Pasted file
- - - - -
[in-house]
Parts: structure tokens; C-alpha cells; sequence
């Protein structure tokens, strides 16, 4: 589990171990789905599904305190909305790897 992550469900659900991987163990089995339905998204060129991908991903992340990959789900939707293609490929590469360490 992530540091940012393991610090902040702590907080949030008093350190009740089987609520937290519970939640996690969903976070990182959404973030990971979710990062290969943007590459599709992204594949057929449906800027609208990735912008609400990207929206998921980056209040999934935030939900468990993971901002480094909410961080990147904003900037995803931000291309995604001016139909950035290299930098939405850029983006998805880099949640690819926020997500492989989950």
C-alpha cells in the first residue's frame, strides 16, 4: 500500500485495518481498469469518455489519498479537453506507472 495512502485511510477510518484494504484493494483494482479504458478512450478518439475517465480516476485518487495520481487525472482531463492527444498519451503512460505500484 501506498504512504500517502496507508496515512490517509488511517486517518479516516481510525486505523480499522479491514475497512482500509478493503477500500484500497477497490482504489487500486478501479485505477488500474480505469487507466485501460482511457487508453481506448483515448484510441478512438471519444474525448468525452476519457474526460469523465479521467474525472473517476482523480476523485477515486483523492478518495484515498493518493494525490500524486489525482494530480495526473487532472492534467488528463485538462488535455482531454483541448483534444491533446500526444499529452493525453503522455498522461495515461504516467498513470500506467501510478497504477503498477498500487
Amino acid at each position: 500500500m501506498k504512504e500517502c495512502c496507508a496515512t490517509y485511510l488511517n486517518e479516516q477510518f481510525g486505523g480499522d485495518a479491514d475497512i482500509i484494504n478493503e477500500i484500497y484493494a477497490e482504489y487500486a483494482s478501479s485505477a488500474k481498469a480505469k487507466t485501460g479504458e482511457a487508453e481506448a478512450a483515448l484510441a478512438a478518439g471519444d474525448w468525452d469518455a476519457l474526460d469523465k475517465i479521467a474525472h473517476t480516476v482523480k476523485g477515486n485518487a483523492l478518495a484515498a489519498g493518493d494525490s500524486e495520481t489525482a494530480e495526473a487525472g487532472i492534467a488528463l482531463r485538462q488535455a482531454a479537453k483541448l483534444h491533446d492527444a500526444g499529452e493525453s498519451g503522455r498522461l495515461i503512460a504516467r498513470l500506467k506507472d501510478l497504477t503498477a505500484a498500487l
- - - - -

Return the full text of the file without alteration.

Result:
[in-house]
Parts: structure tokens; C-alpha cells; sequence
């Protein structure tokens, strides 16, 4: 589990171990789905599904305190909305790897 992550469900659900991987163990089995339905998204060129991908991903992340990959789900939707293609490929590469360490 992530540091940012393991610090902040702590907080949030008093350190009740089987609520937290519970939640996690969903976070990182959404973030990971979710990062290969943007590459599709992204594949057929449906800027609208990735912008609400990207929206998921980056209040999934935030939900468990993971901002480094909410961080990147904003900037995803931000291309995604001016139909950035290299930098939405850029983006998805880099949640690819926020997500492989989950």
C-alpha cells in the first residue's frame, strides 16, 4: 500500500485495518481498469469518455489519498479537453506507472 495512502485511510477510518484494504484493494483494482479504458478512450478518439475517465480516476485518487495520481487525472482531463492527444498519451503512460505500484 501506498504512504500517502496507508496515512490517509488511517486517518479516516481510525486505523480499522479491514475497512482500509478493503477500500484500497477497490482504489487500486478501479485505477488500474480505469487507466485501460482511457487508453481506448483515448484510441478512438471519444474525448468525452476519457474526460469523465479521467474525472473517476482523480476523485477515486483523492478518495484515498493518493494525490500524486489525482494530480495526473487532472492534467488528463485538462488535455482531454483541448483534444491533446500526444499529452493525453503522455498522461495515461504516467498513470500506467501510478497504477503498477498500487
Amino acid at each position: 500500500m501506498k504512504e500517502c495512502c496507508a496515512t490517509y485511510l488511517n486517518e479516516q477510518f481510525g486505523g480499522d485495518a479491514d475497512i482500509i484494504n478493503e477500500i484500497y484493494a477497490e482504489y487500486a483494482s478501479s485505477a488500474k481498469a480505469k487507466t485501460g479504458e482511457a487508453e481506448a478512450a483515448l484510441a478512438a478518439g471519444d474525448w468525452d469518455a476519457l474526460d469523465k475517465i479521467a474525472h473517476t480516476v482523480k476523485g477515486n485518487a483523492l478518495a484515498a489519498g493518493d494525490s500524486e495520481t489525482a494530480e495526473a487525472g487532472i492534467a488528463l482531463r485538462q488535455a482531454a479537453k483541448l483534444h491533446d492527444a500526444g499529452e493525453s498519451g503522455r498522461l495515461i503512460a504516467r498513470l500506467k506507472d501510478l497504477t503498477a505500484a498500487l